Joy of Christmas hides gruesome price many Christians pay for faith
In the run-up to Christmas, there is the sobering thought that this year over 15,000 people have been killed worldwide in nearly 1,700 terrorist attacks closely associated with sectarianism and political upheaval.
Last Sunday morning, when many of us were enjoying traditional carol services in our local churches, 25 Christians were killed in an Isis bomb blast at a cathedral in Cairo.
There was a special poignancy surrounding the Cairo bloodshed, because Egypt was the country to which the Holy Family fled after the birth of Jesus to escape from the infanticide of the villainous Herod.
The death of the members of the ancient Coptic Church made headlines for a day or two, but the story was soon buried under the weight of other news .
People might feel that these tragedies are so far away, but are they?
In our own blood-spattered history, the violence against people because of their religion is clear for all to see.
One of the most horrific aspects of the Kingsmills massacre was the way in which the attackers singled out the sole Catholic workman during the ambush on a lonely road in early January 1976.
They told the Catholic man to run for his life and then they shot the Protestants. Only Alan Black survived, with scars to this day.
The night before, five Catholics were shot dead at Whitecross in south Armagh and at Ballydugan in Co Down.
Several years later, not far away in Darkley, south Armagh, a Pentecostal church was attacked by rogue Irish National Liberation Army gunmen, posing as the Catholic Reaction Force. Three people were shot dead and seven were wounded because they were Protestants.
During the Troubles, many Catholics also died simply because of their religion, whether at the gruesome hands of the Shankill Butchers or in McGurk's Bar in Belfast and other pubs where Catholics were customers.
The list goes on and on, and even today the legacy of the victims of violence continues to be one of the most insoluble problems facing our politicians.
In my many travels I have also encountered people who have been punished simply for being Christians.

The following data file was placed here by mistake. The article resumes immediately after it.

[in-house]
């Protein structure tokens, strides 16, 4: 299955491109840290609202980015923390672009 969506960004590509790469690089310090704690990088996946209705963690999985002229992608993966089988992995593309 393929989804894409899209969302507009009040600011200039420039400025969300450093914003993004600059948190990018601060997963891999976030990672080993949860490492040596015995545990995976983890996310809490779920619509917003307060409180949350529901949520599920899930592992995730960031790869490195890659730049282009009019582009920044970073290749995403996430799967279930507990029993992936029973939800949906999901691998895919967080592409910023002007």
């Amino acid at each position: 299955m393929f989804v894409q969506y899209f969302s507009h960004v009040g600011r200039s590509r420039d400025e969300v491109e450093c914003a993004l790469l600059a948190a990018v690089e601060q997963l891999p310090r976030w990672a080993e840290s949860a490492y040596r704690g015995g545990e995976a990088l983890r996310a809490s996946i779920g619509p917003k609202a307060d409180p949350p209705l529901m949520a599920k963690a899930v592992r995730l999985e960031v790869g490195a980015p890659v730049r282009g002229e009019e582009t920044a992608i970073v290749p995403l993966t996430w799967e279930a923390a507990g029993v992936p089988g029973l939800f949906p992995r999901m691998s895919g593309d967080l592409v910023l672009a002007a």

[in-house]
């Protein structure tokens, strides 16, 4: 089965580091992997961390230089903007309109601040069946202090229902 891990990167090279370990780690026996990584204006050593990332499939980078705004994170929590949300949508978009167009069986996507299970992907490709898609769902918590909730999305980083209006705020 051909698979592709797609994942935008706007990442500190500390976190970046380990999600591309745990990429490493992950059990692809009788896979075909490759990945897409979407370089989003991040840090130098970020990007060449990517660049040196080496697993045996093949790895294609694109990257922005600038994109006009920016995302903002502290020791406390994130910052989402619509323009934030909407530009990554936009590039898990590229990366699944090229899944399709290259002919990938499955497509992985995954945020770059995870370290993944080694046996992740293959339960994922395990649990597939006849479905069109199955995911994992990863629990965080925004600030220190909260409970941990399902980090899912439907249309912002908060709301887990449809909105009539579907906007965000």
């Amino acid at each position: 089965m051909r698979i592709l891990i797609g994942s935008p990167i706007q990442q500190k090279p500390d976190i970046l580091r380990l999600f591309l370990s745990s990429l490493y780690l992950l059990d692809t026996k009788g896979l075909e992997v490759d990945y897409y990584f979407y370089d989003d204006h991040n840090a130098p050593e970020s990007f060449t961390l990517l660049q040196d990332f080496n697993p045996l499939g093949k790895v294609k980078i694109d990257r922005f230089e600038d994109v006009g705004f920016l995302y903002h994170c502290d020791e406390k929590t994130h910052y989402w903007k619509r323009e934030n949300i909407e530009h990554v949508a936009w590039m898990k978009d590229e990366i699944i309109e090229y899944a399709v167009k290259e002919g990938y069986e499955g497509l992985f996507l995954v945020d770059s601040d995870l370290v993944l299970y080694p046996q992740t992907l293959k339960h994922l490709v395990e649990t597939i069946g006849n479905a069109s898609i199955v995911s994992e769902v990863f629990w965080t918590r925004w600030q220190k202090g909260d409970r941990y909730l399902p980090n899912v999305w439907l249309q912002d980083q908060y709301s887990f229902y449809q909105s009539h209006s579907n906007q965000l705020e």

In South Korea, I attended services held in secret because of fear of being found out by the authorities.
In South Sudan, I went to rehearsals for a Christmas carol service led by an eccentric American doctor-missionary, and every time I hear the ancient and beautiful carol O come, O come Emmanuel, I am reminded of the peril of many African Christians.
However, one of the most inspiring aspects of these visits was to notice how these persecuted Christians took their faith so seriously and how it sustained them in times of great danger and difficulty.
All of which places our celebration of Christmas in a different perspective.
The true message has been buried by a huge mass of commercialism, where so many people are out to make money from what should be a purely religious celebration of the birth of the baby Jesus.
Despite this, the light of Christianity has not been snuffed out by the darkness of secularism, or by the violent opposition of militant Islamists who want to conquer all that the Christmas story stands for.
Thankfully, there is still much to enjoy in our Western Christmas, where kindness, friendship and family solidarity are still evident in so many ways.
However, the story of the massacre of innocent worshippers in Cairo last Sunday is a reminder that so many people all over the world pay a price, greater or lesser, for being a practising Christian, including the proprietors of Ashers or those people who are prohibited from wearing religious jewellery in the workplace.
The Christmas story starts with joy and hope, but at its heart is the reality of what it costs to be a true Christian in modern society.
And not just for a season of celebration, but for a lifetime - and beyond that.